Creation gardeners use and admire vines. The grounds are bound to fill up with various plants and flowers. Nothing compares to vines, because they work so hard, though slowly, at accomplishing their God-given mission in the yard.
|Good for birds, a nightmare for the grounds crew.|
We began with English Ivy on the front of the house. Time and watering of roses gave the English Ivy a chance to grow a little more. We had to cut it from the front porch, bury it under mulch in the rose garden. But the funniest was not even the slow climb up the front-door jam. Our grandson found that amusing. I looked at the picture-window ledge, and there was the vine, growing indoors and lifting up new leaves to the light.
English Ivy is invasive, but it is also attractive to bugs and birds. One bird sits on the vine and pecks at the rival he finds reflected back at him.
|This is why I am growing my Hummingbird feeders|
Trumpet Vine is both a nostalgia plant (my mother grew it) and a Hummingbird favorite. The catalog forgot to tell me that the vine grows slowly and will not flower until the third year. Last year the three plants grew a tiny bit and put out some leaves. This year the vine has grown far more in three locations without flowering. One vine likes the fence, with lots of support and access to sunlight and water. The Trumpet Vine on the maple, in the front-yard, is covering more area on the ground and climbing up the tree. I completely ignore the third location, with almost no watering, and the vine is growing there as well, but not as productively - less sun and water.
Morning Glories are always popular and easy to grow. Mr. Gardener stored his old vines near the fence last fall, and now we have them growing in abundance on the other side of the roses. He was worried that I might mind, but I was glad to see them. Every day I prune roses I look for vines reaching through the stabilize themselves on a rose bush. "Unhand that lady, you predator!" I mutter as I cut the rose loose from the vine.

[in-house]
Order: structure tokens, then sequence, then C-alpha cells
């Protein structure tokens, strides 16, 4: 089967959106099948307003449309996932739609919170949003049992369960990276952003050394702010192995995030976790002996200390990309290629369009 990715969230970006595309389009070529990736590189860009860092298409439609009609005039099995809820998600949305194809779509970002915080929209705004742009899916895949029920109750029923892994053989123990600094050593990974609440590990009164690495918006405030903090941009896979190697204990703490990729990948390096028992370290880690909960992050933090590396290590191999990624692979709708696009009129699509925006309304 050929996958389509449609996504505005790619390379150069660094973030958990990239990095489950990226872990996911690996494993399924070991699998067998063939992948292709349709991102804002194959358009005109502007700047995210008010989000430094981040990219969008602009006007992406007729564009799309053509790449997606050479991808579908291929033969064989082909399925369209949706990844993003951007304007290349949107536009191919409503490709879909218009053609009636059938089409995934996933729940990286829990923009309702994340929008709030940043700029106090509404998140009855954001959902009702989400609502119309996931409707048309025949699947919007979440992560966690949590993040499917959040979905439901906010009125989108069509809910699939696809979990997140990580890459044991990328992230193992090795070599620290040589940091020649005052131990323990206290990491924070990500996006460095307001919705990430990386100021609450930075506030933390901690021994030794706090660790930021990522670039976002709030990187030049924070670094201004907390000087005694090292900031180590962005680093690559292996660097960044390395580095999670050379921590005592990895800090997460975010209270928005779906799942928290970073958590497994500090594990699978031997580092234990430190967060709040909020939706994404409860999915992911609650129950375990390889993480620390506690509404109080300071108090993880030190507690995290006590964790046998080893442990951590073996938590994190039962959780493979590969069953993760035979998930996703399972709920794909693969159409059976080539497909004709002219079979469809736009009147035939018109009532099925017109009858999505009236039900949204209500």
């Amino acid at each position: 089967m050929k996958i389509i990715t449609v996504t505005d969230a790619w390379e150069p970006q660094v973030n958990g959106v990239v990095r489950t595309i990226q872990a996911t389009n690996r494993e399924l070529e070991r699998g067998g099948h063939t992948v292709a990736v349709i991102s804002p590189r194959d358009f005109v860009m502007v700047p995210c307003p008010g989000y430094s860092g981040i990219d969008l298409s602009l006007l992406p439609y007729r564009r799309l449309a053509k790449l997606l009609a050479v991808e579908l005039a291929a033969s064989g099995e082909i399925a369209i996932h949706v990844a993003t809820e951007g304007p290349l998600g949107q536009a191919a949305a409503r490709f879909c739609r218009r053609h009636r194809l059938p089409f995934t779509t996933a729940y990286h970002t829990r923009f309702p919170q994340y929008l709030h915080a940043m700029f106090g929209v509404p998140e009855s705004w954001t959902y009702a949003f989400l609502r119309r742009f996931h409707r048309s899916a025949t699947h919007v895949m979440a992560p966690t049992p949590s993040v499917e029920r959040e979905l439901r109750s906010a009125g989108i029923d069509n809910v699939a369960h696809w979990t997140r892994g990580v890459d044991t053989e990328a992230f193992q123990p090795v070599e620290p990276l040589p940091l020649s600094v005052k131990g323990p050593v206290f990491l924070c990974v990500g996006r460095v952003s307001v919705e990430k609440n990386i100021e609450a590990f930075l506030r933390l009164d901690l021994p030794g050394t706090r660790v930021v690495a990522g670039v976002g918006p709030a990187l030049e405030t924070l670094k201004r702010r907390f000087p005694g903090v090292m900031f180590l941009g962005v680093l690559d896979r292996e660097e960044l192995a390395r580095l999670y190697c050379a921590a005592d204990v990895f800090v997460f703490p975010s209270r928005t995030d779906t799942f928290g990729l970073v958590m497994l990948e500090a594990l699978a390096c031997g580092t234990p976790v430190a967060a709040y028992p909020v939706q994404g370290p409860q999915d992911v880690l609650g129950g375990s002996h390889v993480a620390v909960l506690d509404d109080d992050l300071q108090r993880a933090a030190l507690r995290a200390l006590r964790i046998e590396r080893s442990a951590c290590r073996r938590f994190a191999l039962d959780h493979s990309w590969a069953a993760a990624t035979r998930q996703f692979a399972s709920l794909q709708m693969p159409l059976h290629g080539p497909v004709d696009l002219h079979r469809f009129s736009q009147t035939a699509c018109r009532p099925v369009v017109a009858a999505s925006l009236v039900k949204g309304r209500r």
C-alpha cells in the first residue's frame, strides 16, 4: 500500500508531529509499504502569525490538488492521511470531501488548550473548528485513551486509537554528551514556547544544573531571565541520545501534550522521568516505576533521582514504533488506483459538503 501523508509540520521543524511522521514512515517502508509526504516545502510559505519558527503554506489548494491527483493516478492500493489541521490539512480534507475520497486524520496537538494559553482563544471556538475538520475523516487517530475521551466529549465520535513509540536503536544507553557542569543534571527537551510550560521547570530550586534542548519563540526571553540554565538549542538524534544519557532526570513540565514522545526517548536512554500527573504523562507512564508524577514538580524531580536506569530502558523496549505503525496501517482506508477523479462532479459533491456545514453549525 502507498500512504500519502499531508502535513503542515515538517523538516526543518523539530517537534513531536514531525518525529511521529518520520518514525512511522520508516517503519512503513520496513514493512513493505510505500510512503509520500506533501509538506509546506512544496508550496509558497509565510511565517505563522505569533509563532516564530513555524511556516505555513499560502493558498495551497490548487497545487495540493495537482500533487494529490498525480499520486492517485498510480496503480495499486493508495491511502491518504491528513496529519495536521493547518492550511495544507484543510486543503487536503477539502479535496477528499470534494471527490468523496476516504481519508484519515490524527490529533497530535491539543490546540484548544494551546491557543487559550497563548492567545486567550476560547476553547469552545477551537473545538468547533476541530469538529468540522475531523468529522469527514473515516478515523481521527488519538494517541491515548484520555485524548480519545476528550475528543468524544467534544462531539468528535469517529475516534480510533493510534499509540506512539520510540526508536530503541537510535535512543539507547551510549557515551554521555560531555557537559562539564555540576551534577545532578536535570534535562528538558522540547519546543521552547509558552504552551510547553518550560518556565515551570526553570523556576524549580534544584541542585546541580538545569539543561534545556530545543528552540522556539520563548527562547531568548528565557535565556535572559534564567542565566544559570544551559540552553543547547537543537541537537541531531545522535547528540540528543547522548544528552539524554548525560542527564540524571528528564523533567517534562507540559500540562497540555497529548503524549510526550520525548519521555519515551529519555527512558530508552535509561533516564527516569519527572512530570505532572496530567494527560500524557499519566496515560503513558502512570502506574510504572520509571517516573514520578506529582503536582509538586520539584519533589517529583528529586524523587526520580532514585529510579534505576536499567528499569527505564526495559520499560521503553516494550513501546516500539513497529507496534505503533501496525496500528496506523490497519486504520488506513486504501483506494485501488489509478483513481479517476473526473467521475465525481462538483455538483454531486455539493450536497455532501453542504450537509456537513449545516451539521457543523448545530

The architecture of fast-growing vines is fascinating. The looping tendrils are delicate but strong. I had Pumpkin vines that tried to own Mrs. Wright's gate, since we shared fence, by wrapping itself firmly and redundantly around the mechanisms. The infrequent mowing by a friend allowed the vine to establish itself. Tearing a few vines loose only encouraged it to grow in other directions, but always upward toward the sun. Flowers and fruits also dominated on the sunny side.
Vines always grow toward the sun. Boston Ivy, which came from Japan, decorated Harvard at first, then Yale. Everyone liked it until the plant began to outgrow the maintenance teams. When they formed a league for football schools with more brain than brawn, they called it the Ivy League, which is now used to describe the group academically.
Vine growing directions are often - "plant on the shady side of the house." Boston Ivy will sit there and not grow in bright sunlight, but give it a challenge and it will reach for more light. The same is true of English Ivy.
Our Pumpkin Vine grew right to the top of the chain link fence and spread its largest leaves out on top to catch the most sun.
|Norma Boeckler's butterfly.|
Butterflies need specific plants for laying eggs
and for adult food. Some require specific vines.
But like vines, we were created to reach for the light. In Genesis 1, light was created before the sun and stars. From the Biblical viewpoint, Christ is the True Light that extinguishes darkness. That is completely consistent with Genesis 1 and John 1.